Perhaps you'll feel like sharing your identity with us...and your website with your photos. And if you can't, don't feel guilty. I'm sure Heath was beautiful. I'd bet money on it

  7. I did not want to be a silent witness. Your pain is so makes me want to hold you for a long time. I am so sorry for all that you have experienced. I would look at Heath's photos. I would sit with you and let you tell me the story of his short life a thousand times. I have never lost a child, so your pain is something I cannot claim to fully comprehend...but as a mother my heart aches for you. I pray that you find the comfort and community that you need right now.
    Stay strong Mama.

  8. You have experienced unimaginable tragedy and loss; your words are not those of a crazy person at all. Rather, they are those of a woman who has done a remarkable job of holding things together for everyone else, considering the feelings of everyone else and giving their feelings and sensibilities permission to be more important tna your own.
    I understand, too, the toll this can take on a marriage and on relationships. have you gone through or considered greif counseling? I know it's been a few years since Heath died, but there is NO statute of limitations on grief and all it encompasses. Whether your husband would go with you (or go on his own), I can only think it might help you at least validate all of those feelings and give you some ways to either release them or manage the roller-coaster.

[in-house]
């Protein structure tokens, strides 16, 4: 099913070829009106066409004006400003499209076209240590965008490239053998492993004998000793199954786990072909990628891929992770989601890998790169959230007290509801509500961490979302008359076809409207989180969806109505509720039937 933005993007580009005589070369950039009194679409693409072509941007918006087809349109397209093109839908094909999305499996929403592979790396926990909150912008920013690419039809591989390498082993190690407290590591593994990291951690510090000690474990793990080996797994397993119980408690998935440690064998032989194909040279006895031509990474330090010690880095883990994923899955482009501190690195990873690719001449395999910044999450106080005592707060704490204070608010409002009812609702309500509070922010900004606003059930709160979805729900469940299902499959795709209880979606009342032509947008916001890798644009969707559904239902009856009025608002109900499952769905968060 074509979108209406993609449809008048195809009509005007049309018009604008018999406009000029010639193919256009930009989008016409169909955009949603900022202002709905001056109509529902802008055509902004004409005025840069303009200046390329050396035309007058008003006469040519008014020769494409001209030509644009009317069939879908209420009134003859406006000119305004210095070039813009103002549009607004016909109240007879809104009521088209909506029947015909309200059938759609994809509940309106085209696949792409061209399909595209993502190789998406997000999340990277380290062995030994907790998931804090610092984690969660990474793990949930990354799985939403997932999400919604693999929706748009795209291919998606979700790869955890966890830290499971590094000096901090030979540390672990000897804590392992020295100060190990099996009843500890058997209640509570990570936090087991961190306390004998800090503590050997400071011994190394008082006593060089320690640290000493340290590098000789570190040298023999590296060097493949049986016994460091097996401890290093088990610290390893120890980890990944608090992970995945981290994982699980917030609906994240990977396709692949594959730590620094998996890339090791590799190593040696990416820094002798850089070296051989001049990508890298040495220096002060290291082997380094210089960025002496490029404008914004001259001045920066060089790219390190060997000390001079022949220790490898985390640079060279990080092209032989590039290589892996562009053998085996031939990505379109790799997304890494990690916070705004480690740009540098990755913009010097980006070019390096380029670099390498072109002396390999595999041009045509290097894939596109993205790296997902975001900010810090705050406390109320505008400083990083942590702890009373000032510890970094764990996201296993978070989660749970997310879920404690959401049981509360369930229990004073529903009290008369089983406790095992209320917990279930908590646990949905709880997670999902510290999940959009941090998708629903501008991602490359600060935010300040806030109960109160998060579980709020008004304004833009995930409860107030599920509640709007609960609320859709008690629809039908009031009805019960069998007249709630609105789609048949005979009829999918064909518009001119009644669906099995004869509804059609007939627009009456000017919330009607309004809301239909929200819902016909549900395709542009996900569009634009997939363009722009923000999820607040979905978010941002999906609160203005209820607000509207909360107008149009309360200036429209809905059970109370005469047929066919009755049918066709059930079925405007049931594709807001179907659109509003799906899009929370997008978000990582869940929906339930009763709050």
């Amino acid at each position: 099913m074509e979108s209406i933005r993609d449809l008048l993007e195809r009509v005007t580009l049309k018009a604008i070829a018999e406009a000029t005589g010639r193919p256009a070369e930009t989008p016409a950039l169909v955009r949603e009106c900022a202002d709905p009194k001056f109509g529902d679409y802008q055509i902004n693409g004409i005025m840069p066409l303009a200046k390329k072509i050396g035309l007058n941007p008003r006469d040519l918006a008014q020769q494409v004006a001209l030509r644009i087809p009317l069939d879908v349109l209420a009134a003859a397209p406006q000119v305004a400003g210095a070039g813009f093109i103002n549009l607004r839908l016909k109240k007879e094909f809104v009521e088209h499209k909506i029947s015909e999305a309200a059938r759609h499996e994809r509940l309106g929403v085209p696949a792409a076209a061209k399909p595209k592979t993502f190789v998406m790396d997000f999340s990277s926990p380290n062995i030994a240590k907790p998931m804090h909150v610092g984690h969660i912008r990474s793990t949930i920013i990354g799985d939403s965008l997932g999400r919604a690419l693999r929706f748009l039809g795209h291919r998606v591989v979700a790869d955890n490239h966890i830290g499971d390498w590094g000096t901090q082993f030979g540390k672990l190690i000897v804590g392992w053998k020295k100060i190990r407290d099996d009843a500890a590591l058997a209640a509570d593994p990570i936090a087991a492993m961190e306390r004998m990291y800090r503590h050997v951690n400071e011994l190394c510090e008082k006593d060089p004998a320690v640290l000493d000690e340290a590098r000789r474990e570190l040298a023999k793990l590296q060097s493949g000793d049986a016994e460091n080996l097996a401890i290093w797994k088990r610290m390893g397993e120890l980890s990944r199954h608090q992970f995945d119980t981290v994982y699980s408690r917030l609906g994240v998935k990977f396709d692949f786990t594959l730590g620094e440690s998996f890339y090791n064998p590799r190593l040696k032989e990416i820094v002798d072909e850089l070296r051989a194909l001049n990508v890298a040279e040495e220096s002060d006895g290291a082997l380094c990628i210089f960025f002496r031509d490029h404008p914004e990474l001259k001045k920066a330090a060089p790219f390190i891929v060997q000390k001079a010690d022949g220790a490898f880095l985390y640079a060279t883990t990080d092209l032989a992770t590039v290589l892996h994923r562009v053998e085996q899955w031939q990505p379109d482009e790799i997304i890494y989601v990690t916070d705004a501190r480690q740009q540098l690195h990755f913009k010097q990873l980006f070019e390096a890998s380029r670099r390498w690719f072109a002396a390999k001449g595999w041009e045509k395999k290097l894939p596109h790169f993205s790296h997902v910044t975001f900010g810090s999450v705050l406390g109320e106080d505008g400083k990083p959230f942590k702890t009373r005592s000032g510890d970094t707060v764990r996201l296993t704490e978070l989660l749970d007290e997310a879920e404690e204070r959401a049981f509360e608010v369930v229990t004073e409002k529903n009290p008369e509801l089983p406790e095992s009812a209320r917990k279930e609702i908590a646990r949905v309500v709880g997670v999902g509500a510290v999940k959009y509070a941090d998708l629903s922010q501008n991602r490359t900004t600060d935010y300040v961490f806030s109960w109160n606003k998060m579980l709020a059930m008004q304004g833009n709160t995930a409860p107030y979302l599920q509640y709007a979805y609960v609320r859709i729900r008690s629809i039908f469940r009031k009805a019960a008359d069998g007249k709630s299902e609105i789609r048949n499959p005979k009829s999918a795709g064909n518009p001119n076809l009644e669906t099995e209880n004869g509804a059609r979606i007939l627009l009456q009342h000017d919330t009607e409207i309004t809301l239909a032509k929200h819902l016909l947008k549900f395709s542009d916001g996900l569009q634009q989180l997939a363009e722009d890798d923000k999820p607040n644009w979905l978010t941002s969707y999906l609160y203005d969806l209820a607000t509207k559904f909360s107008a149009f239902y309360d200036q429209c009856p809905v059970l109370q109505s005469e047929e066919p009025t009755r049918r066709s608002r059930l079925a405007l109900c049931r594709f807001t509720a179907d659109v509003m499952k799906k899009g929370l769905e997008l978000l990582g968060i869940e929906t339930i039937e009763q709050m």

I wish you healing and peace.

  9. As with others above, i could not read this and not respond. I read every word. And cried. For Heath, for His twin, for you.. .for your family... for the friends who didn't know how much they hurt you.
    You have come to the right place. These are the women who've walked the path you're on, who will give you guidance on how to avoid the cliff face. Who will hold your hand, who will hold space for you to write what you need. And there are those of us here who haven't walked the same path but walk another difficult one. We will listen, we will cry with you, we will honor what you need to say and what you need to not say.
    sending you strength, peace, and healing
    sending strength, peace, and healing.

  10. Emma, thank you for sharing your story with us. I am so sorry for your loss. I do think in telling our stories we find our way back to a gentler peace, and so, maybe here, you've taken the first step. Acknowledging your feelings, opening the door, bringing them out into the light—that's such a brave and important thing to do. I can't begin to know your pain, but I hope you will find a way to keep telling your story, to share your experience and the sweet beauty of the boy you lost and the beautiful boy you brought home. Though it seems so inadequate, I will keep you and your family in my heart, hoping beyond hope that you find the comfort and community you need.

  11. You deserve kindness and compassion. In your hour of need it was not your responsiblity to console people but their responsibilty to console you.